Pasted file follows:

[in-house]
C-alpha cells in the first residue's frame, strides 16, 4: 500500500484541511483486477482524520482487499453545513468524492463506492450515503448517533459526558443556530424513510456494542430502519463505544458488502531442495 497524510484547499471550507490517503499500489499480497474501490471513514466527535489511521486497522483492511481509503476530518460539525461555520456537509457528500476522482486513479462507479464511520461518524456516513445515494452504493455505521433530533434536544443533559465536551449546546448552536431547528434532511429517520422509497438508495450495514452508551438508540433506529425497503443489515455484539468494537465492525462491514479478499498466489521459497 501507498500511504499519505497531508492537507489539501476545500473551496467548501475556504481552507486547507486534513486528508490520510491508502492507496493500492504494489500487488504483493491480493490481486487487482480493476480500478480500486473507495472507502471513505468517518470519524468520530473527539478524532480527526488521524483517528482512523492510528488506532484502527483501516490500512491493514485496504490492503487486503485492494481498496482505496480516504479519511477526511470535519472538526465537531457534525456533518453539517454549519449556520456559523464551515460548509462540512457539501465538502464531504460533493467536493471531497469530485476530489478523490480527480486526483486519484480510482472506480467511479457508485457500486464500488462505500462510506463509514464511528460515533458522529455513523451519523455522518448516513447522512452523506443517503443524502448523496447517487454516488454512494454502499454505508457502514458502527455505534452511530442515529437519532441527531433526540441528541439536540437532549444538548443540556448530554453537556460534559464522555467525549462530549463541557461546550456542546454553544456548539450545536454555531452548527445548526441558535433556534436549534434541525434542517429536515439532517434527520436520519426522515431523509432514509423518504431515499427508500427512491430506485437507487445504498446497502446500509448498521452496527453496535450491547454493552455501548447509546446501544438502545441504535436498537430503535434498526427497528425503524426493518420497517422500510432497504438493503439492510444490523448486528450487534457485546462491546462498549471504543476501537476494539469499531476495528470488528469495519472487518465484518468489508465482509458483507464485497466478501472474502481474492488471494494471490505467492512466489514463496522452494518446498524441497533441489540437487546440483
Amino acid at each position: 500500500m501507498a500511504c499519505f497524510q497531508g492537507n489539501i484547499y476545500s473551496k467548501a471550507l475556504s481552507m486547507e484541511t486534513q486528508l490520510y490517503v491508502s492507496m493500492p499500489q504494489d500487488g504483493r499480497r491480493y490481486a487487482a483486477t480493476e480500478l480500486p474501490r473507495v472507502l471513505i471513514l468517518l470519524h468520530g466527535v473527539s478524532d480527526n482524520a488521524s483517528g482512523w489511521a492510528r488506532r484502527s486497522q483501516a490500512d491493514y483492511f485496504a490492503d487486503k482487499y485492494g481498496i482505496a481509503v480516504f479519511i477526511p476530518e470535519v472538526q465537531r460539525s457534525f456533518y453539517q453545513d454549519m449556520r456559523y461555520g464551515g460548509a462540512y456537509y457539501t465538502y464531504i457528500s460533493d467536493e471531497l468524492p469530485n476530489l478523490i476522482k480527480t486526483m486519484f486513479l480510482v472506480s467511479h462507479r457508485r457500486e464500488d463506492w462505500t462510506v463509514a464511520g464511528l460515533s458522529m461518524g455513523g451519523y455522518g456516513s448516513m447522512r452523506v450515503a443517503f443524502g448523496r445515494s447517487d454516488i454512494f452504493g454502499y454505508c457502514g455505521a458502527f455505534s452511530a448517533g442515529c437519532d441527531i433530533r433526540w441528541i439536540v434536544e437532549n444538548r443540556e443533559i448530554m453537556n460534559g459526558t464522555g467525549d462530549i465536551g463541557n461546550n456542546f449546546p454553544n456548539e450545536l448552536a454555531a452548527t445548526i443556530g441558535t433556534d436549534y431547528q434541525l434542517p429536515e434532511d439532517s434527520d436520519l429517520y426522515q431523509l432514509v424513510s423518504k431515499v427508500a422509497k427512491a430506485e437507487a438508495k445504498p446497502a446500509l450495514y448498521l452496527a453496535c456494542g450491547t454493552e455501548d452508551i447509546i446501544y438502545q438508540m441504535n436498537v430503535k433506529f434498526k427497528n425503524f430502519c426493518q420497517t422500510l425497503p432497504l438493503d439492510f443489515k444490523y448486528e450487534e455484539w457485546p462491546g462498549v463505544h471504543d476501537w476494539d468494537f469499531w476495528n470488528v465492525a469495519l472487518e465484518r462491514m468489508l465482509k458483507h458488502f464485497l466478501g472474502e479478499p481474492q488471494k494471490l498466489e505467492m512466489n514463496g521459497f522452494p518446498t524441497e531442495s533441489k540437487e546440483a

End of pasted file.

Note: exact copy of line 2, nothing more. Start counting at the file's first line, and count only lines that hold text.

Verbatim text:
C-alpha cells in the first residue's frame, strides 16, 4: 500500500484541511483486477482524520482487499453545513468524492463506492450515503448517533459526558443556530424513510456494542430502519463505544458488502531442495 497524510484547499471550507490517503499500489499480497474501490471513514466527535489511521486497522483492511481509503476530518460539525461555520456537509457528500476522482486513479462507479464511520461518524456516513445515494452504493455505521433530533434536544443533559465536551449546546448552536431547528434532511429517520422509497438508495450495514452508551438508540433506529425497503443489515455484539468494537465492525462491514479478499498466489521459497 501507498500511504499519505497531508492537507489539501476545500473551496467548501475556504481552507486547507486534513486528508490520510491508502492507496493500492504494489500487488504483493491480493490481486487487482480493476480500478480500486473507495472507502471513505468517518470519524468520530473527539478524532480527526488521524483517528482512523492510528488506532484502527483501516490500512491493514485496504490492503487486503485492494481498496482505496480516504479519511477526511470535519472538526465537531457534525456533518453539517454549519449556520456559523464551515460548509462540512457539501465538502464531504460533493467536493471531497469530485476530489478523490480527480486526483486519484480510482472506480467511479457508485457500486464500488462505500462510506463509514464511528460515533458522529455513523451519523455522518448516513447522512452523506443517503443524502448523496447517487454516488454512494454502499454505508457502514458502527455505534452511530442515529437519532441527531433526540441528541439536540437532549444538548443540556448530554453537556460534559464522555467525549462530549463541557461546550456542546454553544456548539450545536454555531452548527445548526441558535433556534436549534434541525434542517429536515439532517434527520436520519426522515431523509432514509423518504431515499427508500427512491430506485437507487445504498446497502446500509448498521452496527453496535450491547454493552455501548447509546446501544438502545441504535436498537430503535434498526427497528425503524426493518420497517422500510432497504438493503439492510444490523448486528450487534457485546462491546462498549471504543476501537476494539469499531476495528470488528469495519472487518465484518468489508465482509458483507464485497466478501472474502481474492488471494494471490505467492512466489514463496522452494518446498524441497533441489540437487546440483